R. v. Conway, [1989] 1 S.C.R. 1659; 96 N.R. 241; 34 O.A.C. 165; 49 C.C.C.(3d) 289; 70 C.R.(3d) 209, refd to. [paras. 8, 9, 18, 25, 40, 85].

R. v. Stensrud and Smith (G.W.), [1989] 2 S.C.R. 1115; 103 N.R. 191; 81 Sask.R. 293, refd to. [paras. 10, 18, 20, 53].

R. v. Smith (M.H.), [1989] 2 S.C.R. 1120; 102 N.R. 205; 63 Man.R.(2d) 81, refd to. [para. 11 et seq.].

Barker v. Wingo (1972), 407 U.S. 514, refd to. [paras. 17, 56].

R. v. Mills, [1986] 1 S.C.R. 863; 67 N.R. 241; 16 O.A.C. 81; 52 C.R.(3d) 1; 26 C.C.C.(3d) 481; 29 D.L.R.(4th) 161, refd to. [paras. 18, 42, 58, 93, 94].

R. v. Rahey, [1987] 1 S.C.R. 588; 75 N.R. 81; 78 N.S.R.(2d) 183; 193 A.P.R. 183; 33 C.C.C.(3d) 289; 57 C.R.(3d) 289; 39 D.L.R.(4th) 481, refd to. [para. 18].

R. v. Beason (1983), 36 C.R.(3d) 73 (Ont. C.A.), refd to. [para. 24].

R. v. Kalanj; R. v. Pion, [1989] 1 S.C.R. 1594; 96 N.R. 191, refd to. [paras. 27, 30].

R. v. Korponey, [1982] 1 S.C.R. 41; 44 N.R. 103, refd to. [para. 33].

R. v. Clarkson, [1986] 1 S.C.R. 383; 66 N.R. 114; 69 N.B.R.(2d) 40; 177 A.P.R. 40; 25 C.C.C.(3d) 207; 50 C.R.(3d) 289; 26 D.L.R.(4th) 493, refd to. [para. 33].

R. v. Bennett (1991), 46 O.A.C. 99; 6 C.R.(4th) 22 (C.A.), refd to. [paras. 34, 40, 49, 56, 57].

R. v. Tremblay, [1987] 2 S.C.R. 435; 79 N.R. 153; 25 O.A.C. 93, refd to. [para. 57].

R. v. Smith (J.L.), [1989] 2 S.C.R. 368; 99 N.R. 372, refd to. [para. 57].

Statutes Noticed:

Canadian Charter of Rights and Freedoms, 1982, sect. 11(b) [para. 1 et seq.]; sect. 24(1) [paras. 5, 31].

Criminal Code, R.S.C. 1970, c. C-34, sect. 237(a), sect. 237(b) [para. 3].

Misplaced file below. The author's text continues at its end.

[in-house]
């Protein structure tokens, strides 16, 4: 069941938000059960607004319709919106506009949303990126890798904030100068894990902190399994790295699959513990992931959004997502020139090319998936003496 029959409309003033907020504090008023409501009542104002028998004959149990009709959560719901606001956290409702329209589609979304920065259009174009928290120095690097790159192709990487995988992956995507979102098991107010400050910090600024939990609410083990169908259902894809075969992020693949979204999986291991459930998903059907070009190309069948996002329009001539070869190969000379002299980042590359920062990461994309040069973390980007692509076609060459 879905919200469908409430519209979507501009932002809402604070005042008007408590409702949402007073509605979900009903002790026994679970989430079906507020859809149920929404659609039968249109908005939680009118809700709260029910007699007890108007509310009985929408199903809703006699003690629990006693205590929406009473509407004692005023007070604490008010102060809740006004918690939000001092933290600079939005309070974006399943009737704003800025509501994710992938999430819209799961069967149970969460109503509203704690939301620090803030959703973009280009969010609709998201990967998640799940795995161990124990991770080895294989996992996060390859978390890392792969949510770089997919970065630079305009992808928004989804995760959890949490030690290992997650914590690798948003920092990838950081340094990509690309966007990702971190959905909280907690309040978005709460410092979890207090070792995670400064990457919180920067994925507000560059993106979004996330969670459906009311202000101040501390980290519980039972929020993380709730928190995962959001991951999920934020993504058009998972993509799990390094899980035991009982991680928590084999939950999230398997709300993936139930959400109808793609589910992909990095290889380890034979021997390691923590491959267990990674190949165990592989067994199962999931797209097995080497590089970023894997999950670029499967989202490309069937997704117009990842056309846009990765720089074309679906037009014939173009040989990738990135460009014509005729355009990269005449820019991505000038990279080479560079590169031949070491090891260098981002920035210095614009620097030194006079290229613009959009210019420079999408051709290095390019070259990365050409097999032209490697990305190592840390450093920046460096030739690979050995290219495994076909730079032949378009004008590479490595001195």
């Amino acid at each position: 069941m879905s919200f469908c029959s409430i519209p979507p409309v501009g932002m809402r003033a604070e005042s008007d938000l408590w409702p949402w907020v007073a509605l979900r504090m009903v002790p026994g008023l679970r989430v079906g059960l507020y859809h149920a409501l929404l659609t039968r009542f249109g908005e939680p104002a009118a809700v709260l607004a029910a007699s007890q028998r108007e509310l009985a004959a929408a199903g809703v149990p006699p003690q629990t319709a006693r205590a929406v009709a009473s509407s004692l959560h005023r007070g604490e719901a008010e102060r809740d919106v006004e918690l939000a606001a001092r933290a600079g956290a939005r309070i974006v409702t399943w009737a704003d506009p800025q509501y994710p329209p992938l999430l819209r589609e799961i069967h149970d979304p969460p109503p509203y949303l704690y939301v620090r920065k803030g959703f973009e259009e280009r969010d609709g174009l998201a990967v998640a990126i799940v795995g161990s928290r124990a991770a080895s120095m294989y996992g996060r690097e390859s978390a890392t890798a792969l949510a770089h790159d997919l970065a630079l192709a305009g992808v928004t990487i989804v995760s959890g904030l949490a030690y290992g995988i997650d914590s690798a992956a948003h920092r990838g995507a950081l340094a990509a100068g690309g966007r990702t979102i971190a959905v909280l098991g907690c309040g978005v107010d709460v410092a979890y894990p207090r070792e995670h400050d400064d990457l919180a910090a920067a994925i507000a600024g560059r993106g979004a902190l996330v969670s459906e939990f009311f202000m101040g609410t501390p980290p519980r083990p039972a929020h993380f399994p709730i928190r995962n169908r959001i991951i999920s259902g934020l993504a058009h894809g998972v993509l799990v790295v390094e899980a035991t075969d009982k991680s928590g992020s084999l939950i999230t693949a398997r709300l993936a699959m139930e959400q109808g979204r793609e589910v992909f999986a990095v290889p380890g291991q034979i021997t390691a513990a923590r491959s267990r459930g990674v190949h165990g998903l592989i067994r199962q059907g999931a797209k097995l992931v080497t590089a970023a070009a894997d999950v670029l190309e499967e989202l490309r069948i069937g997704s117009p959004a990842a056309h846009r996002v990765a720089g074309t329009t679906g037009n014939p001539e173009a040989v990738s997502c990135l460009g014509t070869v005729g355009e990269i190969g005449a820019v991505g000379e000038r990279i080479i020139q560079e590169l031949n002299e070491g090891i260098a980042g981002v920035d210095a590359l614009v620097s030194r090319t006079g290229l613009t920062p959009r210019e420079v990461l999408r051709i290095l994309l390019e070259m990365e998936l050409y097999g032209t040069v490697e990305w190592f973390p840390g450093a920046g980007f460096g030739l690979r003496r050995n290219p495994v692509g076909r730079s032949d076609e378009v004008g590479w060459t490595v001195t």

Criminal Code, R.S.C. 1985, c. C-46, sect. 253(a), sect. 253(b) [para. 3].

Counsel:

Alan J. Risen and Robert B. Kimball, for the appellant;

Murray D. Segal and Kenneth L. Campbell, for the respondent;

S.R. Fainstein, Q.C., and R.J. Frater, for the intervenor.

Solicitors of Record:

Risen, Espey, Oshawa, Ontario, for the appellant;

The Attorney General for Ontario, Toronto, Ontario, for the respondent;

John C. Tait, Q.C., Deputy Attorney Gen­eral of Canada, Ottawa, Ontario, for the intervenor.

This appeal was heard on October 1, 1991, before Lamer, C.J.C., La Forest, Sopinka, Gonthier, McLachlin, Stevenson and Iaco­bucci, JJ., of the Supreme Court of Canada. The decision of the court was delivered in both official languages on March 26, 1992, including the following opinions:

Sopinka, J. (La Forest, Stevenson and Iacobucci, JJ., concurring) - see para­graphs 1 to 75;

Gonthier, J. (concurring) - see para­graphs 76 to 78;

McLachlin, J. (concurring) - see para­graphs 79 to 89;

Lamer, C.J.C., dissenting - see para­graphs 90 to 94.